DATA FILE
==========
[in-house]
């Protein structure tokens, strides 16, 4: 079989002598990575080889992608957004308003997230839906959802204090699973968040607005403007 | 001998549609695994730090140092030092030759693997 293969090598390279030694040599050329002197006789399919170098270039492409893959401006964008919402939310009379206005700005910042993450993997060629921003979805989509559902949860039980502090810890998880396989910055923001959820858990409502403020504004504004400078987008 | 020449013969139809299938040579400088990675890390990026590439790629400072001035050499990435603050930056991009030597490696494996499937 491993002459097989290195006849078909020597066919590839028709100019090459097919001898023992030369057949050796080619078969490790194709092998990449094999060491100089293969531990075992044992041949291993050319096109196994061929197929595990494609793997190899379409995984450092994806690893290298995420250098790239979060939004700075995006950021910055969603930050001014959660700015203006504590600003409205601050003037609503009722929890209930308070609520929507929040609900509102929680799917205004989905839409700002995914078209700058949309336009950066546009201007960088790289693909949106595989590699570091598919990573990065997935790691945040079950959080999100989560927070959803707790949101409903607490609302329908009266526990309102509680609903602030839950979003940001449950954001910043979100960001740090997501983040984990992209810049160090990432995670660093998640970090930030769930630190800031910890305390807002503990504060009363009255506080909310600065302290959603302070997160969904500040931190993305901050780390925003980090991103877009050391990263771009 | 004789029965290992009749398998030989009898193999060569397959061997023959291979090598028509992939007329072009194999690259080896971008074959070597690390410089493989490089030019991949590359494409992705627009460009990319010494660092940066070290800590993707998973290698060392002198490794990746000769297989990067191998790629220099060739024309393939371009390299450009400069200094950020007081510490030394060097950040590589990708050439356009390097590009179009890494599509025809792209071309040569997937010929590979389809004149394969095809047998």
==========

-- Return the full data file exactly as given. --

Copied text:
[in-house]
């Protein structure tokens, strides 16, 4: 079989002598990575080889992608957004308003997230839906959802204090699973968040607005403007 | 001998549609695994730090140092030092030759693997 293969090598390279030694040599050329002197006789399919170098270039492409893959401006964008919402939310009379206005700005910042993450993997060629921003979805989509559902949860039980502090810890998880396989910055923001959820858990409502403020504004504004400078987008 | 020449013969139809299938040579400088990675890390990026590439790629400072001035050499990435603050930056991009030597490696494996499937 491993002459097989290195006849078909020597066919590839028709100019090459097919001898023992030369057949050796080619078969490790194709092998990449094999060491100089293969531990075992044992041949291993050319096109196994061929197929595990494609793997190899379409995984450092994806690893290298995420250098790239979060939004700075995006950021910055969603930050001014959660700015203006504590600003409205601050003037609503009722929890209930308070609520929507929040609900509102929680799917205004989905839409700002995914078209700058949309336009950066546009201007960088790289693909949106595989590699570091598919990573990065997935790691945040079950959080999100989560927070959803707790949101409903607490609302329908009266526990309102509680609903602030839950979003940001449950954001910043979100960001740090997501983040984990992209810049160090990432995670660093998640970090930030769930630190800031910890305390807002503990504060009363009255506080909310600065302290959603302070997160969904500040931190993305901050780390925003980090991103877009050391990263771009 | 004789029965290992009749398998030989009898193999060569397959061997023959291979090598028509992939007329072009194999690259080896971008074959070597690390410089493989490089030019991949590359494409992705627009460009990319010494660092940066070290800590993707998973290698060392002198490794990746000769297989990067191998790629220099060739024309393939371009390299450009400069200094950020007081510490030394060097950040590589990708050439356009390097590009179009890494599509025809792209071309040569997937010929590979389809004149394969095809047998």